What happens in this scenario, once a speaker is vacated or the office or the chair is vacated, they have a list of individuals that the speaker puts forward in January to fill the role of speaker in the interim period. The title for that is called speaker pro tem. And again, Speaker McCarthy submitted to the House Parliamentarian and the clerk system and all the apparatus of the House a list of individuals who would manage the House in the interim. And we learned yesterday that that individual is Congressman Patrick McHenry from North Carolina.

And so while we go about this process of determining who the conference can support to become speaker, Congressman McHenry will have the gavel and there are open debates around his power and what he can or cannot bring to the floor for a vote. There are lots of questions around that right now. I think a lot of people are trying to figure that out, but he is in the role and he can convene the House for things like a speakership vote next week.

Allen: Now, so many of us were expecting here in Washington, D.C., that a lot of the fall would be really focused on spending and spending debates specifically in the House, but both in House and Senate. And now that’s been put on hold because of the speakership battle. How could this speaker race affect that ongoing debate on spending?

Right now, the government is funded until Nov. 17, but no agreements that we’re aware of have been reached related to moving forward on actually passing spending bills for the new fiscal year. So, what are we looking at as we look ahead this fall?

Walker: Yes, it is on pause. We as Heritage Action believe that it’s critical that the House move forward with consideration of the remainder of the appropriation bills they haven’t passed through the chamber. That obviously will be determined by how long it takes to find someone to step into the speaker role. But we do believe that as soon as that happens—and it could very well be next week, it could be on Wednesday that the conference coalesces behind someone and understands the gravity and importance of the timeline that we’re in. But roughly by then we would have 30 days and some change—38 days, 37 days—to find that solution.

So it will be critical and one of the first priorities of this new speaker to finish that work, buy consensus and buy-in from the rest of the conference to get those bills across the finish line. Because ultimately, what we’re trying to do is put forward a negotiating position with the Senate. And the Senate is not in line with where House Republicans are. The Senate, in fact, wants to spend more than they did this year. And House Republicans are looking to cut and spend less than we did this year. And so there’s a big debate around that.

And if the House is successful in passing their bills, there’s tremendous negotiating power in having that position. If you look to the Senate and their actions on appropriation bills, they have not passed a single one. And so having a negotiating position going in saying, “We have 218 that support this. Let’s find the solution and move forward.” But ultimately, this is a critical battle and the first thing that the next speaker has to deal with and has to solve and an important component of that is pushing back and fighting with the Senate over those spending levels.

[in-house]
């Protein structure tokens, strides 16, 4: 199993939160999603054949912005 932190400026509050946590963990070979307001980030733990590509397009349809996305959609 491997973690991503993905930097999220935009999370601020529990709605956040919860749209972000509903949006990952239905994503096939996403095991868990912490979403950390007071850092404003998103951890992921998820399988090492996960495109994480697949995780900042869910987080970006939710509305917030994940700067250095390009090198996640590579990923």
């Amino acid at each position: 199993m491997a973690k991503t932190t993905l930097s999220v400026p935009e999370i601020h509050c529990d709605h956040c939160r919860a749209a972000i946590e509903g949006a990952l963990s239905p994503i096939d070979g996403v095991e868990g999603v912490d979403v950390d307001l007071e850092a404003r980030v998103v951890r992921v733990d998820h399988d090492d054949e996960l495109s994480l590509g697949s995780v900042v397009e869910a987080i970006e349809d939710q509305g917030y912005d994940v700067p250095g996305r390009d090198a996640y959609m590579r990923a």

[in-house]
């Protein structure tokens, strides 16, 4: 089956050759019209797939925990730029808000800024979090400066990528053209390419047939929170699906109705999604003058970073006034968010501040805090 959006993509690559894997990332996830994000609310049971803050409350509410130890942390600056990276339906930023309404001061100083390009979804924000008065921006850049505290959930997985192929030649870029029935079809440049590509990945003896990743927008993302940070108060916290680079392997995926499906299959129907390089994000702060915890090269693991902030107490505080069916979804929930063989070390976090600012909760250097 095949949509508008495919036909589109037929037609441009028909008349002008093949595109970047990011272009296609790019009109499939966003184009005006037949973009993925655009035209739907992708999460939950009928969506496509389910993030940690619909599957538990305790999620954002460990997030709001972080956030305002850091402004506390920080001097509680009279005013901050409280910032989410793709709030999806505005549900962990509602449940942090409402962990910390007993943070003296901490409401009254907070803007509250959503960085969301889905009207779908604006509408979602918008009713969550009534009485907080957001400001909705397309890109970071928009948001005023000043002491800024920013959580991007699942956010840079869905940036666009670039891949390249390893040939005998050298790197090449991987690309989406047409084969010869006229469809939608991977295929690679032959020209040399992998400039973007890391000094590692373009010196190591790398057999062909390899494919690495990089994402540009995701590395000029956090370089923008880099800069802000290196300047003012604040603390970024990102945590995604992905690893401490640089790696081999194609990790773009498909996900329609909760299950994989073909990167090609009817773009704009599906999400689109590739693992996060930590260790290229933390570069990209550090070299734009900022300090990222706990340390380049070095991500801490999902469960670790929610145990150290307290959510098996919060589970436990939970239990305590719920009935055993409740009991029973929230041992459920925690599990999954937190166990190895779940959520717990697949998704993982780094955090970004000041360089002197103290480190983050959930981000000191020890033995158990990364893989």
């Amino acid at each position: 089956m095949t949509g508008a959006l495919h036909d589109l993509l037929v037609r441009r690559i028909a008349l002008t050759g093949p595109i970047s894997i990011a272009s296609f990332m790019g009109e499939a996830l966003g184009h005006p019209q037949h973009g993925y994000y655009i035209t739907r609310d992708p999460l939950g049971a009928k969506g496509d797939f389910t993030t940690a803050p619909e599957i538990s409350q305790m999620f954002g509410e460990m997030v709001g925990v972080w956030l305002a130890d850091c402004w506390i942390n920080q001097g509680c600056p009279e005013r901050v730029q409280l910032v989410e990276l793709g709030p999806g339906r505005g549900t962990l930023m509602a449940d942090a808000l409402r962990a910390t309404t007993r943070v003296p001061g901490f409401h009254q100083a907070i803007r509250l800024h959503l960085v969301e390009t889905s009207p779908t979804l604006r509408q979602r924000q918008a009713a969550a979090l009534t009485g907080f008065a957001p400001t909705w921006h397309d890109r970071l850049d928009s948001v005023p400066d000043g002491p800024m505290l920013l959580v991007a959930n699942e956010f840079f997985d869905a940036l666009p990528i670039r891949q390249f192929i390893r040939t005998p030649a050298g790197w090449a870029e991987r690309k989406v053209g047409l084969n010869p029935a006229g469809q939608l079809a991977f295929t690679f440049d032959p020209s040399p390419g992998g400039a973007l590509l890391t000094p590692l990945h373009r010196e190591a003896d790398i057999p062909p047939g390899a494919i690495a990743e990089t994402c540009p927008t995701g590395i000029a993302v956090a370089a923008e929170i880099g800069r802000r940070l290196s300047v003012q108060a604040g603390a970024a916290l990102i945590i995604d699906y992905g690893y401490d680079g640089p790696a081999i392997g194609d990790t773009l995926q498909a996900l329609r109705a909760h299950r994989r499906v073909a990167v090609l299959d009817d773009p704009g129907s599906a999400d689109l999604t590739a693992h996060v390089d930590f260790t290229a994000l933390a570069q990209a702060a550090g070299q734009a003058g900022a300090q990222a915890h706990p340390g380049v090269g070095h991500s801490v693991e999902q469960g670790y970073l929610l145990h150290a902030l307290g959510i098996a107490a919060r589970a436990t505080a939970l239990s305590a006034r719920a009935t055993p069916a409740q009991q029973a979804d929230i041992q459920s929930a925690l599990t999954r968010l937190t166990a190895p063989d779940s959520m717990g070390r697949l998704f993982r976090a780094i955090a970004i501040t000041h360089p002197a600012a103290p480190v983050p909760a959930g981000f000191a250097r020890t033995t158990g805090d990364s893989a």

Allen: How do you think history is going to remember this time?

Walker: I think they’re certainly historic. They will certainly be written into history books and they will be civic lessons, hopefully, for future generations, assuming that we continue civics education in this country.

But I am one—and I was told very early on in my career, the most important thing to have in politics is a short-term memory. And so I think that we need to look to the future. The policies that we are advocating for are vital. We are at a critical juncture in this country. If we don’t solve the spending problem, we are in a death spiral of high interest rates, inflation, and overspending that simply can’t be solved.

We’re $33 trillion in debt, $2 trillion deficits this year. And there’s not a positive outlook on that. It does not come down next year back to a trillion in deficits or even balance. It continues.

We are approaching 30-year Treasury bond rates north of 5.5%. That means that our government is spending more to service its debt, to pay interest on the debt that we’re incurring than we do our entire military force annually. And the idea that we’re spending $800 billion just paying interest on the loans that we have incurred for government spending is unconscionable and it’s unsustainable. If we don’t turn this around, we won’t have a country to issue Treasury bonds for in the future.

I alluded to this. I talked about this directly. It is imperative that the next speaker take on this fight and talk through this with the Senate and more importantly, with the American people.

The American people get this. They know where it’s at. They know what it means to balance their checkbook. They know what a credit card bill means, and they’re facing 25% rates on their credit cards, 8% on their mortgage rates, 8% on car loans. It’s unsustainable. And we’re ruining the American dream. Home ownership, car purchasing, finding a job, being able to pay your grocery bills is part of that American dream and it’s being crushed.

Allen: Heritage Action for America’s Ryan Walker. Ryan, thank you for being with us. Thanks for your analysis on this.

Walker: Thanks for having me.

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About the Author

Tony Beasley
Tony Beasley writes for the Local News, US and the World Section of ANH.